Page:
Guard cells control gas exchange and water loss from the leaf by opening and closing pores on the underside of the leaf called stomata.

  • When there is lots of water in the plant, the guard cells fill with water and become turgid. This opens the stomata, allows gases to be exchanged with the atmosphere and water to escape.
  • When there is little water in the plant, the guard cells lose water and become flaccid. This closes the stomata and prevents too much water escaping.

Guard cells are also sensitive to light. In the day, they open to allow carbon dioxide to enter the leaf for photosynthesis. When it is dark, plants cannot photosynthesise so guard cells close the stomata to prevent excess water loss. 

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Transpiration Rate

The rate of transpiration is dependent on different factors:

  • Temperature– The higher the temperature, the more the molecules move. This means more water evaporates from cell surfaces and diffuses out of the leaf which increases the rate of transpiration.
  • Humidity– The lower the humidity, the lower the concentration of water outside of the leaf. This means there is a steeper concentration gradient, water will diffuse out of the leaf faster and therefore the transpiration rate will increase.  
  • Air movement– Increased air flow around the leaf also decreases the concentration of water outside the leaf, increasing the concentration gradient and rate of transpiration. 
  • Light intensity– In light, the guard cells become turgid and open the stomata. This increases water loss and the transpiration rate.

To find the rate of transpiration of a plant, you need to work out how much water is lost from the plant in a certain time frame. This can be quite hard to measure so instead you can assume that the amount of water lost from transpiration is equal to the amount of water taken in .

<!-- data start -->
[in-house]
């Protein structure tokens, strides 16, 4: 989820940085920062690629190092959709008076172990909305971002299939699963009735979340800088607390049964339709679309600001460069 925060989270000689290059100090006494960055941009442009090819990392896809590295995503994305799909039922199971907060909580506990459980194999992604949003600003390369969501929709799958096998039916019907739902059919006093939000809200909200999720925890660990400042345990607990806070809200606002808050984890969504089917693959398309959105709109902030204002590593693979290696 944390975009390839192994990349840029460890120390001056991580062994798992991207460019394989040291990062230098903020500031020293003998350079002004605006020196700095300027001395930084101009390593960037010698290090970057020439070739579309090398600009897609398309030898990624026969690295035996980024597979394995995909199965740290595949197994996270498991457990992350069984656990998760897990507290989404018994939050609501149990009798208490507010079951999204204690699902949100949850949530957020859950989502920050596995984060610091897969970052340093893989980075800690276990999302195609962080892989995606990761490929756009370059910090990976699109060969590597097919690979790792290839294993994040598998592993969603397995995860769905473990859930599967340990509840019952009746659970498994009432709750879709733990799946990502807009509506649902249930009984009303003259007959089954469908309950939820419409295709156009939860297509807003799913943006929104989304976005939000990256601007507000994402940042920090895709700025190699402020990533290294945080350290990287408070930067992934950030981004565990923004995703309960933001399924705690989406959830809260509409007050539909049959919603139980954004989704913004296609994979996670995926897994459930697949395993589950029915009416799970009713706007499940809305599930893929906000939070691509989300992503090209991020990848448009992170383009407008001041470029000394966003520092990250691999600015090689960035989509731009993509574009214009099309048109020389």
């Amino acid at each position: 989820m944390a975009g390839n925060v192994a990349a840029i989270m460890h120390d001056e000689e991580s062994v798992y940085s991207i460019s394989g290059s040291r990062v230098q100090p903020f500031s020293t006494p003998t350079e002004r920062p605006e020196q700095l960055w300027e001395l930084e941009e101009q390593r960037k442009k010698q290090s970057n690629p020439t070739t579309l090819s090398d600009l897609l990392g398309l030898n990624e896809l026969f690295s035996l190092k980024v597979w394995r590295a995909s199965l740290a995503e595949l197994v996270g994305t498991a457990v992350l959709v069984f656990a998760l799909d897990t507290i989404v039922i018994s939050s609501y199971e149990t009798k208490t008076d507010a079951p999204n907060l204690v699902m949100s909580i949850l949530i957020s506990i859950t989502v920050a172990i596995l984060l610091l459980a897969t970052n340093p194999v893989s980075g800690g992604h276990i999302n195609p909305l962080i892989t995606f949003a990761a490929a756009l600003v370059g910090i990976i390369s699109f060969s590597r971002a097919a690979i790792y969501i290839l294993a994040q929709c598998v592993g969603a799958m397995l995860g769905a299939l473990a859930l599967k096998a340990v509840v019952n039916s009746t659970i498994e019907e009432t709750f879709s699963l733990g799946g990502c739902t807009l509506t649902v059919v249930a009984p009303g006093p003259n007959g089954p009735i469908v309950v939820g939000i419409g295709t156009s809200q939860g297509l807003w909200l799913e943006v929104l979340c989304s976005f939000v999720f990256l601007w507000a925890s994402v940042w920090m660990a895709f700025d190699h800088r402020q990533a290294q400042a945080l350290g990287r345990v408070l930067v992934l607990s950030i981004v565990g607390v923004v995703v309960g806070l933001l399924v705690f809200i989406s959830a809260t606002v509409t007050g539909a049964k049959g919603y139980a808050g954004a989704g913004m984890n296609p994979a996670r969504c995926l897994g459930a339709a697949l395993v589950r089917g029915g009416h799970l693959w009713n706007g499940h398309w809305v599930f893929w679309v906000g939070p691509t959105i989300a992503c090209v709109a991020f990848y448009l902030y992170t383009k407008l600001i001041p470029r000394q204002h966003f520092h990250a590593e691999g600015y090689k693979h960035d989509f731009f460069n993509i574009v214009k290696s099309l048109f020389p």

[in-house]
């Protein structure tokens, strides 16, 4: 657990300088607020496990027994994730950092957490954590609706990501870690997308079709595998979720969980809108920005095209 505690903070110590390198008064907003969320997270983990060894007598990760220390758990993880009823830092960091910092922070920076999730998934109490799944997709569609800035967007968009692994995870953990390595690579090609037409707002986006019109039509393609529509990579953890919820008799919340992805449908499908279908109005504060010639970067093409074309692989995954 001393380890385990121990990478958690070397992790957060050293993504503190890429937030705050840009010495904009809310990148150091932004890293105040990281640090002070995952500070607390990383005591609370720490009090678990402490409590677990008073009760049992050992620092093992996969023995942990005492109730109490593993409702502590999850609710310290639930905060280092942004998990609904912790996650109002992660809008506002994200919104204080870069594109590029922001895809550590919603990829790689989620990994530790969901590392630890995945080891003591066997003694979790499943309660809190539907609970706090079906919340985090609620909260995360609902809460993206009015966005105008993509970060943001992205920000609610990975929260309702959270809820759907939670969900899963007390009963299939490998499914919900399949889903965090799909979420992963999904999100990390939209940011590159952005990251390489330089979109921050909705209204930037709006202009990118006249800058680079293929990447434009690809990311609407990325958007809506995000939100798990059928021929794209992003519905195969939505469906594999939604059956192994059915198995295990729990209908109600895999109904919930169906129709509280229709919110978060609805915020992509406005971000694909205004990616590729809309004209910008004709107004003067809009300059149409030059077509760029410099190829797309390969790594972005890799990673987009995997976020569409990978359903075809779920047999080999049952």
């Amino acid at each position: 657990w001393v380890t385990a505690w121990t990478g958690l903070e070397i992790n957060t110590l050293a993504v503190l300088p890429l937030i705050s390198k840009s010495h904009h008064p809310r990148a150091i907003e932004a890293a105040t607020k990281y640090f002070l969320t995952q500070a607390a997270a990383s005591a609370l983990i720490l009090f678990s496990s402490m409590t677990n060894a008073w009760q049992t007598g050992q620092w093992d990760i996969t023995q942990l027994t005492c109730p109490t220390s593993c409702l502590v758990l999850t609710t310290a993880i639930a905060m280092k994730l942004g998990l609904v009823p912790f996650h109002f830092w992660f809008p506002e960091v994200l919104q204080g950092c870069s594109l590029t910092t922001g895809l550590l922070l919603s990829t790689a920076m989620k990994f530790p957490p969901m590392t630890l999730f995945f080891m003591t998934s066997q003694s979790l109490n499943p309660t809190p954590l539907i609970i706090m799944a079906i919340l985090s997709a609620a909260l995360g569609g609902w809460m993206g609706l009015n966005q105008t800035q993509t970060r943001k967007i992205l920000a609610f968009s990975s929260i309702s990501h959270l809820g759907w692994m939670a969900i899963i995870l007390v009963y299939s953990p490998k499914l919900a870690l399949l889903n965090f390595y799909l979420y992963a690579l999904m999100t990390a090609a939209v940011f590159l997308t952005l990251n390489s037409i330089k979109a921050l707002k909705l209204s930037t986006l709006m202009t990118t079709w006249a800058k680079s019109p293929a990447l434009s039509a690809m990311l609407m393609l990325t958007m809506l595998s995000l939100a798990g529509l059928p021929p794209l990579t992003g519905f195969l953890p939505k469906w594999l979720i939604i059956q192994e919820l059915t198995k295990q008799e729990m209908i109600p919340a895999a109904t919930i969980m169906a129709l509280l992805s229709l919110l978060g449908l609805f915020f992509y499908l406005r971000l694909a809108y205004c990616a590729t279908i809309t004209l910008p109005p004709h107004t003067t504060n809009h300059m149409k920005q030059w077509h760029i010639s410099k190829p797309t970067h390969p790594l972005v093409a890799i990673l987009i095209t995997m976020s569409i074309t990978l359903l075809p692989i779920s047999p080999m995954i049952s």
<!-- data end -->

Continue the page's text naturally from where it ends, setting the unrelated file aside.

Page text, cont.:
A potometer can be used to measure the water intake of a plant shoot (pictured on the right)

As water is lost from the shoot by transpiration, more water is drawn into the plant and the air bubble moves through the capillary tube.

By measuring the start and end position of the air bubble after a certain amount of time, you will be able to calculate the rate of bubble movement and hence the rate of transpiration.

 

\text{Rate of transpiration} = \dfrac{\text{Distance moved by bubble}}{\text{Time}}

 

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Plant Tissues and Organs Example Questions

  • It is near the top of the leaf and has lots of chloroplasts.
  • This means it can absorb lots of light for photosynthesis.
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Any 3 comparative statements: 

  • Xylem transports water and mineral ions whereas the phloem transports food substances.
  • Xylem only transports molecules up the plant (one way) but phloem vessels transport molecules all around the plant (moves both ways).
  • Xylem cells are dead, phloem cells are living.
  • Xylem cells have no cell walls at the top and bottom to allow substances to pass through, phloem cells have sieve plates between cells to allow substances to pass through.
  • Xylem cells have no subcellular structures, phloem cells have a few.
  • Xylem is involved in transpiration, phloem is involved in translocation.
  • Xylem vessels are strengthened by lignin, phloem vessels are not.
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  • In the day, it is light and the guard cells gain water so become turgid, opening the stomata.
  • This allows carbon dioxide to enter the cell for photosynthesis and oxygen diffuses out.
  • At night, it is dark, so plants cannot photosynthesise
  • The guard cells lose water and become flaccid, closing the stomata
  • This prevents excess water loss.
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Plant Tissues and Organs Worksheet and Example Questions

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Plant Tissues and Organ Systems Questions